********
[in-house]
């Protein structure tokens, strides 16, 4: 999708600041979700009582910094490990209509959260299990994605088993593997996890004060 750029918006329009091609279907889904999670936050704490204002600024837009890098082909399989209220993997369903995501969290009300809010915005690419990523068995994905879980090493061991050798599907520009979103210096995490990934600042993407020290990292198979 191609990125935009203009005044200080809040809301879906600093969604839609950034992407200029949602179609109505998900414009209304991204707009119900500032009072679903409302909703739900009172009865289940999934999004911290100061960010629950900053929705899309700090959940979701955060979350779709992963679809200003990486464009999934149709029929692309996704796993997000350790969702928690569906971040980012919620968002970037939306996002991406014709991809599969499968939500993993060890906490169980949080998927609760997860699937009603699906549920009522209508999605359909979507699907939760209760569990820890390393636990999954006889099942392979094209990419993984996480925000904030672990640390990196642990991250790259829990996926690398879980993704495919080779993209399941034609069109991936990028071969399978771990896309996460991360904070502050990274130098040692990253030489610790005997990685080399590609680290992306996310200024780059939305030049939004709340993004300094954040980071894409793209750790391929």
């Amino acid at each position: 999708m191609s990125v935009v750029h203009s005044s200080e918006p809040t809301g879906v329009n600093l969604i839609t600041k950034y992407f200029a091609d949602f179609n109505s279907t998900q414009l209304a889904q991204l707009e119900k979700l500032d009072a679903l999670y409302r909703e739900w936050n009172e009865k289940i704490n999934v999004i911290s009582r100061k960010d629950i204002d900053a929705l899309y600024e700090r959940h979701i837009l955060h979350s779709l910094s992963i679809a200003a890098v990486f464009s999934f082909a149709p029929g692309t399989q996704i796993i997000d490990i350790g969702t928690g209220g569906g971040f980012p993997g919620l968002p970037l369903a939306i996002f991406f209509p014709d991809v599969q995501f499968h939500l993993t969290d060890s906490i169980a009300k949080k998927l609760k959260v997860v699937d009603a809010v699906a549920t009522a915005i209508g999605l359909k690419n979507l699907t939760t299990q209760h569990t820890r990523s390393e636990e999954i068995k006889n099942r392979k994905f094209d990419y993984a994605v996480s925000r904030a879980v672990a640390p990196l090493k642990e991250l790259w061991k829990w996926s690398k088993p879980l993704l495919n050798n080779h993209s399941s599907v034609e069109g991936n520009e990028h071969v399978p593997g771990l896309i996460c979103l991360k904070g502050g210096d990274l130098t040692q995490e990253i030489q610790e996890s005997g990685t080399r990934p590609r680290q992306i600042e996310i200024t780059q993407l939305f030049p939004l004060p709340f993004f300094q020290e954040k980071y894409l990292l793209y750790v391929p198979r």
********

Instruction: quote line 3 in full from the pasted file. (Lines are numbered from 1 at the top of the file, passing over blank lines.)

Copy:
């Amino acid at each position: 999708m191609s990125v935009v750029h203009s005044s200080e918006p809040t809301g879906v329009n600093l969604i839609t600041k950034y992407f200029a091609d949602f179609n109505s279907t998900q414009l209304a889904q991204l707009e119900k979700l500032d009072a679903l999670y409302r909703e739900w936050n009172e009865k289940i704490n999934v999004i911290s009582r100061k960010d629950i204002d900053a929705l899309y600024e700090r959940h979701i837009l955060h979350s779709l910094s992963i679809a200003a890098v990486f464009s999934f082909a149709p029929g692309t399989q996704i796993i997000d490990i350790g969702t928690g209220g569906g971040f980012p993997g919620l968002p970037l369903a939306i996002f991406f209509p014709d991809v599969q995501f499968h939500l993993t969290d060890s906490i169980a009300k949080k998927l609760k959260v997860v699937d009603a809010v699906a549920t009522a915005i209508g999605l359909k690419n979507l699907t939760t299990q209760h569990t820890r990523s390393e636990e999954i068995k006889n099942r392979k994905f094209d990419y993984a994605v996480s925000r904030a879980v672990a640390p990196l090493k642990e991250l790259w061991k829990w996926s690398k088993p879980l993704l495919n050798n080779h993209s399941s599907v034609e069109g991936n520009e990028h071969v399978p593997g771990l896309i996460c979103l991360k904070g502050g210096d990274l130098t040692q995490e990253i030489q610790e996890s005997g990685t080399r990934p590609r680290q992306i600042e996310i200024t780059q993407l939305f030049p939004l004060p709340f993004f300094q020290e954040k980071y894409l990292l793209y750790v391929p198979r």